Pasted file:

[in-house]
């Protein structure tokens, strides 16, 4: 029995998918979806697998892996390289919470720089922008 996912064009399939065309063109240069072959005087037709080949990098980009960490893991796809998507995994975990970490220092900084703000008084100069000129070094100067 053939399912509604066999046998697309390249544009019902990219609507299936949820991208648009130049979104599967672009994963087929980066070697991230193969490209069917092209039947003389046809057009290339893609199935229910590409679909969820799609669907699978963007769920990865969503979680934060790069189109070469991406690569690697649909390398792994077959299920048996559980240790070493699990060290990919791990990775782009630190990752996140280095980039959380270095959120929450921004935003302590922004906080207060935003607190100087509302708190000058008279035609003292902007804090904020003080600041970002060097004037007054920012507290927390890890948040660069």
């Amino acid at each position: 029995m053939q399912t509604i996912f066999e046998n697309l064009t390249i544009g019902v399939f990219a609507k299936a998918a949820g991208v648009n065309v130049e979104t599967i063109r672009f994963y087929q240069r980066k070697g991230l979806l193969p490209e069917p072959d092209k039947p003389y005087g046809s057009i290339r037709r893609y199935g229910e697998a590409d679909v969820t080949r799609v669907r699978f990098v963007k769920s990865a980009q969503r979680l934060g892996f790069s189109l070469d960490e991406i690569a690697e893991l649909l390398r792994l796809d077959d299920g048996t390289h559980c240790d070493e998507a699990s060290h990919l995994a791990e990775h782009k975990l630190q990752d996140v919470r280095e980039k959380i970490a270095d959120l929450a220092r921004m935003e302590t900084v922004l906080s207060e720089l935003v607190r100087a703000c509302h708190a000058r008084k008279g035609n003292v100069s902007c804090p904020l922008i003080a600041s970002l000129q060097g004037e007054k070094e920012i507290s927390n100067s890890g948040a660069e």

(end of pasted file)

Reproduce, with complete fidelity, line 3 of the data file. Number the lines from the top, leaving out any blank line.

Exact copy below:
């Amino acid at each position: 029995m053939q399912t509604i996912f066999e046998n697309l064009t390249i544009g019902v399939f990219a609507k299936a998918a949820g991208v648009n065309v130049e979104t599967i063109r672009f994963y087929q240069r980066k070697g991230l979806l193969p490209e069917p072959d092209k039947p003389y005087g046809s057009i290339r037709r893609y199935g229910e697998a590409d679909v969820t080949r799609v669907r699978f990098v963007k769920s990865a980009q969503r979680l934060g892996f790069s189109l070469d960490e991406i690569a690697e893991l649909l390398r792994l796809d077959d299920g048996t390289h559980c240790d070493e998507a699990s060290h990919l995994a791990e990775h782009k975990l630190q990752d996140v919470r280095e980039k959380i970490a270095d959120l929450a220092r921004m935003e302590t900084v922004l906080s207060e720089l935003v607190r100087a703000c509302h708190a000058r008084k008279g035609n003292v100069s902007c804090p904020l922008i003080a600041s970002l000129q060097g004037e007054k070094e920012i507290s927390n100067s890890g948040a660069e």